October 27, 2020

Climate change has affected 2020 wine harvests around the globe. Growers are concerned.

A reflection on 2020 climate change events and how they affect winegrowes around the world… it is a warning? a trend?

read the full article By Dave McIntyre, for Washington Post below:

Years from now, when we savor wines from the 2020 vintage, what will we remember of the history captured in those bottles? A pandemic, to be sure. Social distancing, face coverings as political fashion statements in a weirdly contentious election season. The wines may carry memories of lost friends and loved ones, perhaps with a taste of PTSD on the finish.

Those wines will have been shaped by weather as tumultuous as our year has been. A mild winter led to devastating spring frosts. A hyperactive hurricane season brought heavy rains just before harvest in the eastern United States, while record-setting summer heat fueled extreme wildfires at harvest in the West. We’ve seen extreme weather phenomena before, but not so relentlessly all in one year — and with such intensity. It’s as though 2020 was the year climate change decided we weren’t listening, and it needed to throw a massive hissy fit to get our attention.

All crops are feeling the impact of this year’s weather, of course, but wine has long been a bellwether for the effects of climate change because of the sometimes subtle differences from vintage to vintage. There’s nothing subtle about this year, however.

“It feels like 2020 came for the wine grapes, too,” says Elizabeth Wolkovich, an environmental scientist at the University of British Columbia specializing in how climate change affects wine. “It started with the announcement last winter of the complete failure of the ice wine harvest in Germany from the 2019 season, due to mild temperatures, to today with the fires still burning in California.”

Germany is one region where wines have seemed to benefit from a warming climate, with its riesling vintages being more consistently ripe. The downside, however, may be fewer ice wines, which must be harvested when the grapes are frozen on the vine.

Here in the Mid-Atlantic region, Virginia vintners spent several cold mornings in late April and early May trying to protect their vines from frost at the time they are most vulnerable, when tender buds are just emerging to set the year’s potential crop. Two frosts in particular, on April 19 and May 10, hit vineyards near Charlottesville especially hard. Effects were localized, of course, but several growers ended up with few or no grapes to harvest this year, and most wineries reported lower-than-average yields. The remnants of Hurricane Laura also dumped heavy rains in central Virginia in late August, potentially damaging grapes that were nearing peak ripeness for harvest.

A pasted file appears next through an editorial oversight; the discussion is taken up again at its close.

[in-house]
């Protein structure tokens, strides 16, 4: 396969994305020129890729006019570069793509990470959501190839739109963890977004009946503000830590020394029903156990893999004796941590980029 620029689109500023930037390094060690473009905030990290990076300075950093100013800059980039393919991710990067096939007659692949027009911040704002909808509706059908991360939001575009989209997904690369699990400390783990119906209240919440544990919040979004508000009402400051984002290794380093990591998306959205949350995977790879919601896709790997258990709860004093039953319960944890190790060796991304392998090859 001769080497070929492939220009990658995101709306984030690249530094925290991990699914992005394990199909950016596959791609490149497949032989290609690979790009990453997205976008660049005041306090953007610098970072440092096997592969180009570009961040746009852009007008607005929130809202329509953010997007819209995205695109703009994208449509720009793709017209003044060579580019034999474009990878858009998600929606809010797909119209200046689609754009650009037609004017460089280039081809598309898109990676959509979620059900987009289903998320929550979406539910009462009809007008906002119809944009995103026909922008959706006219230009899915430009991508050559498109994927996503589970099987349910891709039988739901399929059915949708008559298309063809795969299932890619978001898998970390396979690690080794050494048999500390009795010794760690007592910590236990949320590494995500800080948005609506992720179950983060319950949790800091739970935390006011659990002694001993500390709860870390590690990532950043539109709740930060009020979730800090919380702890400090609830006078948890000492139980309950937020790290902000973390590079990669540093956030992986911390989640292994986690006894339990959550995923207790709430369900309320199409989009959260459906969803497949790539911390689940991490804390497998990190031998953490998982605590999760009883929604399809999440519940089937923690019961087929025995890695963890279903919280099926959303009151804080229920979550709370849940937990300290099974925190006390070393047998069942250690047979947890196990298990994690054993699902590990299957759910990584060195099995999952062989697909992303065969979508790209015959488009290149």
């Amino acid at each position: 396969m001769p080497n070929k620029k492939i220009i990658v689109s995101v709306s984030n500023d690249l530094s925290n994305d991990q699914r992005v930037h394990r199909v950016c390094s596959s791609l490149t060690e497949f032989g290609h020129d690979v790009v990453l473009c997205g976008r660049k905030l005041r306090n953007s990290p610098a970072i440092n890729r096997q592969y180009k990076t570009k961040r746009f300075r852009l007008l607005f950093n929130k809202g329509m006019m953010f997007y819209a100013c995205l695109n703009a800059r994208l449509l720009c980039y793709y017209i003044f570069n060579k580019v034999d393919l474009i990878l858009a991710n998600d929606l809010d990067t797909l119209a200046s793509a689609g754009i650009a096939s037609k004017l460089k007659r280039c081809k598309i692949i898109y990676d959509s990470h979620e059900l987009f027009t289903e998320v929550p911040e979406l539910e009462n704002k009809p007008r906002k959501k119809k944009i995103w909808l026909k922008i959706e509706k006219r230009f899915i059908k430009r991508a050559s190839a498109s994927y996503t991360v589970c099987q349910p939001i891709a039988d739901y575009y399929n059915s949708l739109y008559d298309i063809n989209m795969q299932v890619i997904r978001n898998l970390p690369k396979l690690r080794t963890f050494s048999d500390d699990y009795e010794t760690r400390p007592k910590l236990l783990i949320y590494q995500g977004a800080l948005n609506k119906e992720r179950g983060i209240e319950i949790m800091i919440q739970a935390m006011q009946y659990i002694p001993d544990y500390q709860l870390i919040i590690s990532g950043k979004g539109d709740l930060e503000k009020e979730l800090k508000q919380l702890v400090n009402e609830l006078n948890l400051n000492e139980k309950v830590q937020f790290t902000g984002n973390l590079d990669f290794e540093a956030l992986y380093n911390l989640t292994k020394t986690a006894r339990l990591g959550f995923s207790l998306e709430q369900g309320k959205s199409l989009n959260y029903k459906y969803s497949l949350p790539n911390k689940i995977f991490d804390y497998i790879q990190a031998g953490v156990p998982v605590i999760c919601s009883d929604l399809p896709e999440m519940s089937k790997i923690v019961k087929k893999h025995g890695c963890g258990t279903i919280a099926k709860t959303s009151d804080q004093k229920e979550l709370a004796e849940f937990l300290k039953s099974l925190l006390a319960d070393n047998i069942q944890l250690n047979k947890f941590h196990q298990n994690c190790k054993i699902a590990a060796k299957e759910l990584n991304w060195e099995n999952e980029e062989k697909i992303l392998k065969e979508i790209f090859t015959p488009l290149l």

It’s been a strange year for growing grapes,” says Emily Pelton, winemaker at Veritas Vineyards west of Charlottesville. “We’ve had everything from frost to drought to cold to heat,” she says, with rapid weather changes challenging vine and vintner. “We’ve had a lot of things thrown at us this year. It’s a unique vintage for us.”

In Bordeaux, a mild winter gave way to a rainy spring, with some violent storms — and even snow, frost and hail. Summer was unusually hot and dry, and the growing season was about 15 days ahead of its average, according to the Bordeaux Wine Council. A mild August and September, with warm days and cool nights, helped improve the quality of the lower-than-average harvest.

“Climate change is no longer a theory at all. It is very concrete and visible in the vineyard,” says Cécile Ha, a spokesperson for the council.

The devastating Glass Fire that hit the northern end of Napa Valley in mid-September will be the lasting image of the 2020 vintage in California. But the entire growing season along the West Coast was one of extremes: A mild winter led to early budbreak, followed by record-setting heat waves that sent temperatures soaring above 100 degrees for several days in August. In some areas, grapes were sunburned before they could be affected by smoke taint. The heat fueled lightning storms that ignited wildfires in California, Oregon and Washington in August.

All this happened, of course, as the coronavirus pandemic forced wineries to transform their farming and production processes, as well as their marketing models.

“People are basically saying, let’s get 2020 out of here,” says Gregory V. Jones, director of the Evenstad Center for Wine Education at Linfield University in McMinnville, Ore. But he’s not optimistic for the future.

“The whiplash is becoming extreme,” Jones says. “We have two to three years of drought followed by a year of extreme wet weather, with landslides and mudslides. Modeling shows these whiplashes are going to be prominent in mid-latitude wine regions like Australia, Chile and the western United States. There’s some evidence the western U.S. is in the beginning stages of an extended mega-drought that could bring 20 years or so of extremely dry weather.”

Wolkovich and colleagues have published studies indicating cooler regions such as New Zealand and the Pacific Northwest may benefit from climate change, as their climates become more suitable for ripening different grape varieties. More traditional regions, such as Bordeaux and California, are already experimenting with different varieties to see what might work in a changing climate.

“I am sure we will have less devastating years in the future, but in general this is the trend of things to come,” Wolkovich says. “This is most likely the new normal we need to adapt to, for winegrowers and wine drinkers alike.”

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